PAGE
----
But Gomes was trying to do everything in his power to make this squad, even trying to take reps at a position he has not played a lot during his major league career. This spring, Gomes was trying to be the back-up plan that first base for the Reds, but now that he is not on the squad, that duty will fall to current catcher Ramon Hernandez, who has played the position only 7 times during his own MLB career. Gomes was jobless from Dec. 13, when the Tampa Bay Rays, the only organization he had played for, announced they wouldn’t offer him a contract, to Jan. 19, when he signed with the Reds. “I wouldn’t recommend getting non-tendered to any ballplayer,” Gomes said. “But it’s a way to get you ready for spring training. I just came in ready for anything. You never know what you’re going to be asked.”
In Gomes’ case, that has included learning a new position. Gomes has done all the Reds have asked and more. You pretty much completely discount early spring training stats – unless you’re in Gomes’ position. He knew he had to get off to a decent start to remain in the running for the left field/extra outfielder spot. But how did Gomes think he did during this spring to make it a tough decision for the Red not to sue him this year. “Not being on the 40-man, minor-league invite. When it comes down to cut time, you don’t have a good argument when you have 21 at-bats Gomes told me the other night. “I had to come in here ready, physically, mentally, all of the above. I felt I have.”
Gomes’ situation is not completely foreign to him. He spent some time on the fringe of the roster with Tampa Bay. “I know how that feels,” he said. “Coming up through the minor leagues without establishing myself as a big leaguer, I played winter ball a lot. A few seasons, I was into early February playing winter ball still. I always felt that was an advantage for me. This year, not being on a roster, I just felt I couldn’t risk going down there and getting hurt. I had to do my own work in the cage. You do what you’ve got to do.” Well, personally Jonny, I hope they see the errors of their ways and get you back into a Reds uniform soon. You are the type of player every team needs in their dugout, and in their clubhouse. I know I would play you on my squad if I was a manager.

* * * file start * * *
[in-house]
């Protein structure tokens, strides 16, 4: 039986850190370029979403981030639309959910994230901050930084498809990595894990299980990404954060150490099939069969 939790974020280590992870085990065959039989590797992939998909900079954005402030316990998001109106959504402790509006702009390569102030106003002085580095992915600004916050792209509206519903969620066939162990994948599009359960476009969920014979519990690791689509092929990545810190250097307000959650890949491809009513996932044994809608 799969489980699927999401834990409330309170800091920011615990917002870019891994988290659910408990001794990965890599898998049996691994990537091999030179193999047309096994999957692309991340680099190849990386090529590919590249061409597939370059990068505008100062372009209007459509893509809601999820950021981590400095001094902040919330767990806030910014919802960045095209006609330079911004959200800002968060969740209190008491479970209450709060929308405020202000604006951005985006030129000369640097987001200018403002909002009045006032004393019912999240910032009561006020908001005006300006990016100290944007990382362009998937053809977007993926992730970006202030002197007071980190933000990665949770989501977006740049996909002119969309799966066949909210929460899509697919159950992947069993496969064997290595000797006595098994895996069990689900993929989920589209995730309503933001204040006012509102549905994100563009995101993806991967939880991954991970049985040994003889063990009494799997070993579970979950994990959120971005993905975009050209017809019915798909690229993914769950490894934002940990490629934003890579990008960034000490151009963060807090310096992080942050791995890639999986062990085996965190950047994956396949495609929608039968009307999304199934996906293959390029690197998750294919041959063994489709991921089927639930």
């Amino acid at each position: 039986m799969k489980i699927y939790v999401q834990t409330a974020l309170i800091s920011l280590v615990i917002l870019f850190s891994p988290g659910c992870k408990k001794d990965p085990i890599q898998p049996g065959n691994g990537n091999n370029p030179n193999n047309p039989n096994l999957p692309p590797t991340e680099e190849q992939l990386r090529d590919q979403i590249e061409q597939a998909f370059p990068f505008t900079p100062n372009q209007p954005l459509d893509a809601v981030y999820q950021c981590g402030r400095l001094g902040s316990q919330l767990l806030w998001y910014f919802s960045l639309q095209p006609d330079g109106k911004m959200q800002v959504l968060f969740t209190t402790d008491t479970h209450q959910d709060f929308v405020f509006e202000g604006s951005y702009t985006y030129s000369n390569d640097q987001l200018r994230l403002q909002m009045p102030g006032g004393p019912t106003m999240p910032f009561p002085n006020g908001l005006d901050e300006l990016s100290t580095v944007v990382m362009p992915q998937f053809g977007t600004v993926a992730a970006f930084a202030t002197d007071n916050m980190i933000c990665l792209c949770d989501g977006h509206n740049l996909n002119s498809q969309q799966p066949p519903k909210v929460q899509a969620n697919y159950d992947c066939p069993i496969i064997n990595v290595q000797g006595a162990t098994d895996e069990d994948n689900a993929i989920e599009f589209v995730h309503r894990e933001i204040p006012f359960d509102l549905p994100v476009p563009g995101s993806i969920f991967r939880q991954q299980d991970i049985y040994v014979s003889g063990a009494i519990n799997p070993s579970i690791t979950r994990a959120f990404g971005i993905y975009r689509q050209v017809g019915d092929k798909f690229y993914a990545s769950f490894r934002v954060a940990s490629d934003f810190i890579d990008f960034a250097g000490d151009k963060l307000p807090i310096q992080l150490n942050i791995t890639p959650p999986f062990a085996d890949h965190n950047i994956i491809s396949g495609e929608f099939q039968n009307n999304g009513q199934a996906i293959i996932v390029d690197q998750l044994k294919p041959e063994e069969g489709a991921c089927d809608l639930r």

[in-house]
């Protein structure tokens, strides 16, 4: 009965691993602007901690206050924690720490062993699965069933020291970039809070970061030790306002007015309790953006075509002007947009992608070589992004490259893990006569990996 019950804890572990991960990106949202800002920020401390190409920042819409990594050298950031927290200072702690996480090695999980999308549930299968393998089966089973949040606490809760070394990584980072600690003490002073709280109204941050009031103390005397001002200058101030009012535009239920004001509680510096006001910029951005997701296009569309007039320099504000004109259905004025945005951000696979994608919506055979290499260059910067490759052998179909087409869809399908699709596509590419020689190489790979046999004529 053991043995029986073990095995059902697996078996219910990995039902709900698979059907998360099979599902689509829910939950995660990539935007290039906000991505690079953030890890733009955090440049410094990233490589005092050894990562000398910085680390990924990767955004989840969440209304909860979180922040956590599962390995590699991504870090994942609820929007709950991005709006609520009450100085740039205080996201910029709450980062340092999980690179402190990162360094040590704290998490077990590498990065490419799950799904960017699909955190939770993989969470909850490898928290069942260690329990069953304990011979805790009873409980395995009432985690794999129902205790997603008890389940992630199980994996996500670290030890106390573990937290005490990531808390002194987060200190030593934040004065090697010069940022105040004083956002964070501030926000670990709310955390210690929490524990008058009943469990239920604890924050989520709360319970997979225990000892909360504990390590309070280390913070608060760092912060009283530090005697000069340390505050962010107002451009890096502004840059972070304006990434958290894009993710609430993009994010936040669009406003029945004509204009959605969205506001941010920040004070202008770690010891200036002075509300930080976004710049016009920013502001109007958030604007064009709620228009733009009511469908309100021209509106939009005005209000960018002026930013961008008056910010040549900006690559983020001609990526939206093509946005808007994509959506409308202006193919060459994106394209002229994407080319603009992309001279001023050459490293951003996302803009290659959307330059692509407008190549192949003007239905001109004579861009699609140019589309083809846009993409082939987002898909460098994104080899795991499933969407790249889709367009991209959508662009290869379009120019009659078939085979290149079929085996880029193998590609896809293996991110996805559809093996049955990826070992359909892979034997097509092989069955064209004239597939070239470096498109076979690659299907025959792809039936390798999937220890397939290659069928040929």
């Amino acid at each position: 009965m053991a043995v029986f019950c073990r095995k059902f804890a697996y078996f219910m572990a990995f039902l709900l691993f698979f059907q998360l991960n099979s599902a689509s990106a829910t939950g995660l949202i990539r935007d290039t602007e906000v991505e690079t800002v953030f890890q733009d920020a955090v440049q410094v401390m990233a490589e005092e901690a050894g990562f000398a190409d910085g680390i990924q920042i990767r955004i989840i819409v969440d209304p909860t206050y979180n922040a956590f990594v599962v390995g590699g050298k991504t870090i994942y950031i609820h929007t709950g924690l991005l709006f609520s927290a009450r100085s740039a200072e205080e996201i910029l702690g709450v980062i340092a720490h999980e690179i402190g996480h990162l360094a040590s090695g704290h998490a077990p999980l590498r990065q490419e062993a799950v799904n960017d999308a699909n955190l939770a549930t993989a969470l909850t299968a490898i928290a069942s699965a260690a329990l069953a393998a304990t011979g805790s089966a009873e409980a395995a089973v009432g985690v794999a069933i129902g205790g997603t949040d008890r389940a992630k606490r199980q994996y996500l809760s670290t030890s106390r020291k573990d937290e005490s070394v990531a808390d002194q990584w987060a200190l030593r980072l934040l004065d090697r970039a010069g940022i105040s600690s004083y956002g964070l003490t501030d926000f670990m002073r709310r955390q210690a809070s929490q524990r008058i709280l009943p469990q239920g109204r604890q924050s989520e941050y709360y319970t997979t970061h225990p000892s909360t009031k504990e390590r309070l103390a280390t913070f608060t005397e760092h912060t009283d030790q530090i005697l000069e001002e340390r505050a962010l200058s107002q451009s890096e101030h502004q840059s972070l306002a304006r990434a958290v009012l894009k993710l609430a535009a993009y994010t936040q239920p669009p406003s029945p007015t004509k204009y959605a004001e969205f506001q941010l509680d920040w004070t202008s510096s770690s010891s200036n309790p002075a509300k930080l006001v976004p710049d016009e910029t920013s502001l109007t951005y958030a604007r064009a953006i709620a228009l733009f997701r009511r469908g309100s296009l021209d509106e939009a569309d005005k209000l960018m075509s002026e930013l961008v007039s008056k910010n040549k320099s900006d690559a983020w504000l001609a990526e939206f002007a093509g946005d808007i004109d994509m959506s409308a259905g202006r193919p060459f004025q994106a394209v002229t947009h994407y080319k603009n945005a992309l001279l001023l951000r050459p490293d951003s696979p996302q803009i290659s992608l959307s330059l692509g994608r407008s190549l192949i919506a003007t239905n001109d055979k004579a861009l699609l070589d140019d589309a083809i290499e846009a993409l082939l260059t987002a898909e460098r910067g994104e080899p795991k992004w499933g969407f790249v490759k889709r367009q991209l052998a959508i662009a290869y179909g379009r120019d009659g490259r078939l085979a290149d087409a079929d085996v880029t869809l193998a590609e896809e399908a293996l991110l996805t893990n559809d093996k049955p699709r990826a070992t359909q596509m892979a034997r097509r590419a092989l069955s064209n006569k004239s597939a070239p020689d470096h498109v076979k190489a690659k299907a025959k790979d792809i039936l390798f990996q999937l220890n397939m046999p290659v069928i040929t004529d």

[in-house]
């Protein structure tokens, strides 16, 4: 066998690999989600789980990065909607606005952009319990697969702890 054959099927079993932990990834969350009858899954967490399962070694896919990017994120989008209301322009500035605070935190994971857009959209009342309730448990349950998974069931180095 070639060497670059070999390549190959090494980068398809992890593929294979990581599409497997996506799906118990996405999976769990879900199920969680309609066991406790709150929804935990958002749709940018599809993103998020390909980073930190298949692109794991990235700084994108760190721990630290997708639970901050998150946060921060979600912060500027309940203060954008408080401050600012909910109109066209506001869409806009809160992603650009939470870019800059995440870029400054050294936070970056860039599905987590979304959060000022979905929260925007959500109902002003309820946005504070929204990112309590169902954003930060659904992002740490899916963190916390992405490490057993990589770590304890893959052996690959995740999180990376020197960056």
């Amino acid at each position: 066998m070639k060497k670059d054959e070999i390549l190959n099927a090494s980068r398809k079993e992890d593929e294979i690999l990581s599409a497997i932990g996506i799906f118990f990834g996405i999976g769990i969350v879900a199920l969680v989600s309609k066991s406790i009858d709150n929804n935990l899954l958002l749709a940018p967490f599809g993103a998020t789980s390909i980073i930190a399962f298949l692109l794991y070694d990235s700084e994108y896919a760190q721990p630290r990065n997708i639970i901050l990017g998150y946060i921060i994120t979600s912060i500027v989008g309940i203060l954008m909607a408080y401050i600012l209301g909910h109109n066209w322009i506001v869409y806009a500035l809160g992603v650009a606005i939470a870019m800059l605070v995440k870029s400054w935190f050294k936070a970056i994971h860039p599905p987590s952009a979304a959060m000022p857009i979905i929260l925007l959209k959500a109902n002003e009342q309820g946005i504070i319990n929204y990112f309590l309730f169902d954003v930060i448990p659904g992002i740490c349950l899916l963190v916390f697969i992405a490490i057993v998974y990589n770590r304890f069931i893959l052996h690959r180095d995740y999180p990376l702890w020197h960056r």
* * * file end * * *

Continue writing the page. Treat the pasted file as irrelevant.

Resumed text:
I remember a line that Rich Herrera, the Rays Radio pre-game and post-game host used to say about winning. “Your wife looks better, the kids are smarter, and life just feels great.” After watching today’s game I have a few more to add to that list. When you are winning, the cocoa butter smells like ambrosia and the long drive home flies by and you seem to be driving on air. Okay, I might be embellishing it all a bit, but the first win the the spring can make you believe again. It is not like I have been down in the dumps or sitting with the local winos complaining about lack of hitting and spotty pitching. Okay, I have been sitting with the winos, only because they are friends of Rays Manager Joe Maddon from his “Thanks-mas” celebrations.
But the real key to today’s game was the change in traffic priorities that saw almost everyone into the parking lots and at least going towards the gates by the first pitch. The Rays did some fast work to upgrade and facilitate the need for a speedy coming and going to the ballpark. Me, I have not left yet. I am sitting in the shade here at the Charlotte Sports Park trying to decide if I want to eat dinner down here before taking the drive back to reality. Because it is Friday, and nearing beer-thirty, I am hesitant to hit the lonesome highway yet. I might just wait for a few of the Rays players and ask them what is their choice for fine dinning aka bar food with a gorgeous server in the Port Charlotte area. That is right people, I am not in the mood for the dollar value menu today, I want some hot wings and I want them now!